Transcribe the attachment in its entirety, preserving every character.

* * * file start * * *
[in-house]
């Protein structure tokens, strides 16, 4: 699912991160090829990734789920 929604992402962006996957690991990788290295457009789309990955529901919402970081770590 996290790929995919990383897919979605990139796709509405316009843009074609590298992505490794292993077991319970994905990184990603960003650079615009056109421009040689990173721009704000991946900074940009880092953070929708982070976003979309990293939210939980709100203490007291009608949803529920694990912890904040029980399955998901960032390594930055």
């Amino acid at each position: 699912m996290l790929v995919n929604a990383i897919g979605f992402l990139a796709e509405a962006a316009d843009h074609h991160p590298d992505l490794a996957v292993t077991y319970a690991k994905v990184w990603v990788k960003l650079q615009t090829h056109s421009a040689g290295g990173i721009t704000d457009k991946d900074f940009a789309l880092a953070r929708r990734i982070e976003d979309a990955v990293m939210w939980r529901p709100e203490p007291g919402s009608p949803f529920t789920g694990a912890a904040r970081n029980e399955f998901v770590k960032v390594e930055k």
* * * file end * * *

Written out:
[in-house]
């Protein structure tokens, strides 16, 4: 699912991160090829990734789920 929604992402962006996957690991990788290295457009789309990955529901919402970081770590 996290790929995919990383897919979605990139796709509405316009843009074609590298992505490794292993077991319970994905990184990603960003650079615009056109421009040689990173721009704000991946900074940009880092953070929708982070976003979309990293939210939980709100203490007291009608949803529920694990912890904040029980399955998901960032390594930055």
């Amino acid at each position: 699912m996290l790929v995919n929604a990383i897919g979605f992402l990139a796709e509405a962006a316009d843009h074609h991160p590298d992505l490794a996957v292993t077991y319970a690991k994905v990184w990603v990788k960003l650079q615009t090829h056109s421009a040689g290295g990173i721009t704000d457009k991946d900074f940009a789309l880092a953070r929708r990734i982070e976003d979309a990955v990293m939210w939980r529901p709100e203490p007291g919402s009608p949803f529920t789920g694990a912890a904040r970081n029980e399955f998901v770590k960032v390594e930055k």